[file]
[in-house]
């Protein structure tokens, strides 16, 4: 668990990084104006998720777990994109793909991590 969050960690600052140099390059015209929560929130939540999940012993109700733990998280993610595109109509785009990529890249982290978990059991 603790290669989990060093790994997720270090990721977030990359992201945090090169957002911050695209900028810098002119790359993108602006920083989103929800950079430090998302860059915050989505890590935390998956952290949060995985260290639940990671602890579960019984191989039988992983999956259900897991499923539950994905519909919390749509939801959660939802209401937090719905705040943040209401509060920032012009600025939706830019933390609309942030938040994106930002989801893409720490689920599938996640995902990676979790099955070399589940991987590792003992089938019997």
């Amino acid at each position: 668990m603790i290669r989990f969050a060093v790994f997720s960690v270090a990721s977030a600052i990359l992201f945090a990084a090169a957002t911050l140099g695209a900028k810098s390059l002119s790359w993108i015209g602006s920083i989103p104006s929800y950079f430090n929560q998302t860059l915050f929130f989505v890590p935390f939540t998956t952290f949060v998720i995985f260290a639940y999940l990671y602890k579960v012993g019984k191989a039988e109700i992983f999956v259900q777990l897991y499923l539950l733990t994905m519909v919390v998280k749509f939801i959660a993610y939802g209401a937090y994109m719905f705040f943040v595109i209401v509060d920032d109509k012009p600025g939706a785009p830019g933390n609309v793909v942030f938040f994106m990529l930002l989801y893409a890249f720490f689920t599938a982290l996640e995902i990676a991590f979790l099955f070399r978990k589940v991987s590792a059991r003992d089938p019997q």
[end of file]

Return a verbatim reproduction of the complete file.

[in-house]
């Protein structure tokens, strides 16, 4: 668990990084104006998720777990994109793909991590 969050960690600052140099390059015209929560929130939540999940012993109700733990998280993610595109109509785009990529890249982290978990059991 603790290669989990060093790994997720270090990721977030990359992201945090090169957002911050695209900028810098002119790359993108602006920083989103929800950079430090998302860059915050989505890590935390998956952290949060995985260290639940990671602890579960019984191989039988992983999956259900897991499923539950994905519909919390749509939801959660939802209401937090719905705040943040209401509060920032012009600025939706830019933390609309942030938040994106930002989801893409720490689920599938996640995902990676979790099955070399589940991987590792003992089938019997």
């Amino acid at each position: 668990m603790i290669r989990f969050a060093v790994f997720s960690v270090a990721s977030a600052i990359l992201f945090a990084a090169a957002t911050l140099g695209a900028k810098s390059l002119s790359w993108i015209g602006s920083i989103p104006s929800y950079f430090n929560q998302t860059l915050f929130f989505v890590p935390f939540t998956t952290f949060v998720i995985f260290a639940y999940l990671y602890k579960v012993g019984k191989a039988e109700i992983f999956v259900q777990l897991y499923l539950l733990t994905m519909v919390v998280k749509f939801i959660a993610y939802g209401a937090y994109m719905f705040f943040v595109i209401v509060d920032d109509k012009p600025g939706a785009p830019g933390n609309v793909v942030f938040f994106m990529l930002l989801y893409a890249f720490f689920t599938a982290l996640e995902i990676a991590f979790l099955f070399r978990k589940v991987s590792a059991r003992d089938p019997q």